Last chance to see: Interplanetary Revolution at the Golden Thread Gallery in Belfast

By Jenni Davidson | 20 March 2012
A photograph of some brightly-coloured wax submarines on the floor and a pattern of cogs and a QR image on the walls.
Brendan Jamison, Submarine Series (2012). Microcrystalline and paraffin wax over wood on loose sugar crystals.© Brendan Jamison
Interplanetary Revolutions, Golden Thread Gallery, Belfast, until March 24 2012

Communism is so successful that all the capitalists have been driven from planet earth, so Comrade Cominterov flies to Mars and conquers all the capitalists on that planet too.

That is the plot of Interplanetary Revolution, a slightly crazy Soviet propaganda cartoon from 1924.

Clearly this is a storyline that lends itself to reinterpretation in art, which is exactly what a group of artists have done at the Golden Thread Gallery in Belfast.

Interplanetary Revolution the exhibition examines failed ideologies, the uncanny, otherworldliness and the revolutionary. It also undermines assumptions and subverts expecting relationships, including how an exhibition should be run.

The exhibition is really three separate exhibitions with different curators, merging two new exhibitions with a reworking of a third one. Some of the work changes through the time it’s on show, other parts of the display are unfinished, and some may never be finished.

There are over 30 artists involved, including Brendan Jamison, Colin Darke, Ryan Moffett and Charles Burns and Gerry Gleason.

Jamison’s wax submarines in bright Lego colours sail, dive and shatter in a sea of sugar, bringing to mind childhood play and dream worlds.

The installation also echoes oceanic utopias, such as the nautical underworld of Jules Verne’s 20,000 Leagues Under the Sea, where the Nautilus roams free of any government, and the Beatles’ Yellow Submarine, where Pepperland is a musical undersea paradise, which is attacked by music-hating Blue Meanies.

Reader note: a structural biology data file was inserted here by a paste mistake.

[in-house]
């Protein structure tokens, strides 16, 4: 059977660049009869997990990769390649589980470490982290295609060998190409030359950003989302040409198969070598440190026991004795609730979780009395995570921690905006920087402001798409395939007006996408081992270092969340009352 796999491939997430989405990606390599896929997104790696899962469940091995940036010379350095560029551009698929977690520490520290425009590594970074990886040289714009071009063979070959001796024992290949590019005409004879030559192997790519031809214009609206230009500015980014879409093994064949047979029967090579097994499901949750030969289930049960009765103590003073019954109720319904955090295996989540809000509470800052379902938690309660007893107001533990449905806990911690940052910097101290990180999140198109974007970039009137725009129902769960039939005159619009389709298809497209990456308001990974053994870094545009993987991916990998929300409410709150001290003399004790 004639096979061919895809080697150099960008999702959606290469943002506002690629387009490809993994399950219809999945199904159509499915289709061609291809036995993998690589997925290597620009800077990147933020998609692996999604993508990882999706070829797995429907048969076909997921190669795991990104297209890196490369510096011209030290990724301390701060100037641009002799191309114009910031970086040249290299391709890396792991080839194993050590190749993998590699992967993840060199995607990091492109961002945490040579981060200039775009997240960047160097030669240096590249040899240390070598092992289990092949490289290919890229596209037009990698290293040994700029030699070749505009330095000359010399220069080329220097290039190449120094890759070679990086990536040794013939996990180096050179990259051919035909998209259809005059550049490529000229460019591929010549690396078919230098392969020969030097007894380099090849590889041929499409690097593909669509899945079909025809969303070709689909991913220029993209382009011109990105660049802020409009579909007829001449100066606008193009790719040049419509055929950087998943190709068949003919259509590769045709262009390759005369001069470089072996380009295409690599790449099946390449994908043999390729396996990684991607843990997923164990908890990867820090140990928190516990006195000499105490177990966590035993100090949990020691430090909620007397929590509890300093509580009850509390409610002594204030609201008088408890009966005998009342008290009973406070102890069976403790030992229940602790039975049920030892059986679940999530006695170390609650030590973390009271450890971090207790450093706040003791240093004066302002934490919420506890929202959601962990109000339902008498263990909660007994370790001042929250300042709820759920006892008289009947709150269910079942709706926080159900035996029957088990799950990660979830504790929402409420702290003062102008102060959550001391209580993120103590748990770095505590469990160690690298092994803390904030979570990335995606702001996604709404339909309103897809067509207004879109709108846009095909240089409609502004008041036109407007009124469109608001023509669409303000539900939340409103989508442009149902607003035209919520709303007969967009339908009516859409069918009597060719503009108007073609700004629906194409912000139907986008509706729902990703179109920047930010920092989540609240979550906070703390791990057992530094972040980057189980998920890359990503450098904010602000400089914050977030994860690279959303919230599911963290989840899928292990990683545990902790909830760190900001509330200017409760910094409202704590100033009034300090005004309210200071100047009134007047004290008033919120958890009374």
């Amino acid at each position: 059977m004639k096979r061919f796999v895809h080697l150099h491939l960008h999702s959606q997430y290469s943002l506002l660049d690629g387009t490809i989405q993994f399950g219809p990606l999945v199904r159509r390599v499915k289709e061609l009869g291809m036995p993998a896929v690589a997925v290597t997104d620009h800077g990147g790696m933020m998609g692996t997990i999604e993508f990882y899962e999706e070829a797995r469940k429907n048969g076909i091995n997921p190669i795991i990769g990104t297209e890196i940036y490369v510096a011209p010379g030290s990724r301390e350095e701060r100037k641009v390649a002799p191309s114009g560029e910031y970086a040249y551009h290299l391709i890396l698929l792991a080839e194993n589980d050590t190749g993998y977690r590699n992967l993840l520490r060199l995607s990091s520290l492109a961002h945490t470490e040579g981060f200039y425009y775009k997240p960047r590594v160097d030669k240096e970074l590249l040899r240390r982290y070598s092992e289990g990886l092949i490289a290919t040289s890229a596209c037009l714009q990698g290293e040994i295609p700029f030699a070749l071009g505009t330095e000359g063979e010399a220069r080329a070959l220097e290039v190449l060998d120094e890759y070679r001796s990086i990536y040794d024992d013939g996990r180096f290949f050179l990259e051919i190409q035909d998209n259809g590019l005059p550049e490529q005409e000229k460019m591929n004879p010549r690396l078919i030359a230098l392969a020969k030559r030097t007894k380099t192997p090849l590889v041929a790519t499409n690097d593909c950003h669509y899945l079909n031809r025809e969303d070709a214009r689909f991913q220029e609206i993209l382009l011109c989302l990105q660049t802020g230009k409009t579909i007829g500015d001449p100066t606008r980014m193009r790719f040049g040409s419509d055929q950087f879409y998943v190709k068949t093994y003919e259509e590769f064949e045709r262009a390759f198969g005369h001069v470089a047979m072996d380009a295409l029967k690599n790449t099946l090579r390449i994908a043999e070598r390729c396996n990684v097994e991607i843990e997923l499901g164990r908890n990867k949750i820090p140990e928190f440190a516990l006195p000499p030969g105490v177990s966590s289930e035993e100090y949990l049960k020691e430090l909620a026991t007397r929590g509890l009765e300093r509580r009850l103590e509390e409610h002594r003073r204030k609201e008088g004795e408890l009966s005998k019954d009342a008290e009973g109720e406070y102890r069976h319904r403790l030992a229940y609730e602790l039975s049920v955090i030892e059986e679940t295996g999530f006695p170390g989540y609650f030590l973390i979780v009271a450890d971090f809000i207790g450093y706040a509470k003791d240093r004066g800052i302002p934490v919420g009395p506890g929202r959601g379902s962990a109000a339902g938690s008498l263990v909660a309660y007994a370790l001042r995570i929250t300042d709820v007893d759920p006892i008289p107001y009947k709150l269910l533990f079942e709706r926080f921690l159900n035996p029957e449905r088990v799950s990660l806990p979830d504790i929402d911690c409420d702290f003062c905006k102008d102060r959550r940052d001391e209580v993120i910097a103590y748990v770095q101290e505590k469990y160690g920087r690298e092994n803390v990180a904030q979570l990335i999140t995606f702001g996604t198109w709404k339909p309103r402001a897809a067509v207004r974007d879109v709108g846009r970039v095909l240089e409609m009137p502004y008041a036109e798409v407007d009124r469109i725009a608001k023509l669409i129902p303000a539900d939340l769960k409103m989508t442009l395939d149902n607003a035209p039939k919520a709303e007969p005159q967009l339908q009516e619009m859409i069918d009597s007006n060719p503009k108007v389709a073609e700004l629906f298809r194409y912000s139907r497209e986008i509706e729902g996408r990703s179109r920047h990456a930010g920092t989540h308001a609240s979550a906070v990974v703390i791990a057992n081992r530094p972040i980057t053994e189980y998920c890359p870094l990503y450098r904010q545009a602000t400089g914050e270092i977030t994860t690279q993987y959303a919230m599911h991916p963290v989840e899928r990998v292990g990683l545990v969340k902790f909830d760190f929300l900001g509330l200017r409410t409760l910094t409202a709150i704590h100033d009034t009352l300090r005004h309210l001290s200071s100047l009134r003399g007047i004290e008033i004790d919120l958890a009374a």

Colin Darke’s Parados GTG consists of 60 oil paintings based on a newsreel video of Lenin giving a speech. The paintings have then been photographed in stop motion and reproduced as a new film.

Darke’s work references the Greek chorus in Antigone and Bertolt Brecht’s statement that film can be used in epic theatre as an optical chorus.

From one extreme to another, The Girls’ Smurfette has become a blue pin up model while Jonas Mekas’ The Brig is a pseudo-documentary film where a group of prisoners are beaten and forced to perform pointless, repetitive tasks.

The opening of the exhibition involved the experimental Factotum Choir singing in praise of silicon and a silent cocktail bar by Shiro Masuyama, where drinks had to be bought with a special revolutionary currency and consumed in a curtained booth wearing headphones, so expect all kinds of strangeness!

On Thursday 22 March Michael Hanna will hold a talk about the psychological themes raised by Interplanetary Revolution. For more information see

  • Tuesday-Saturday 10.30am-5.30pm, Saturday 10.30am-4pm. Admission free.
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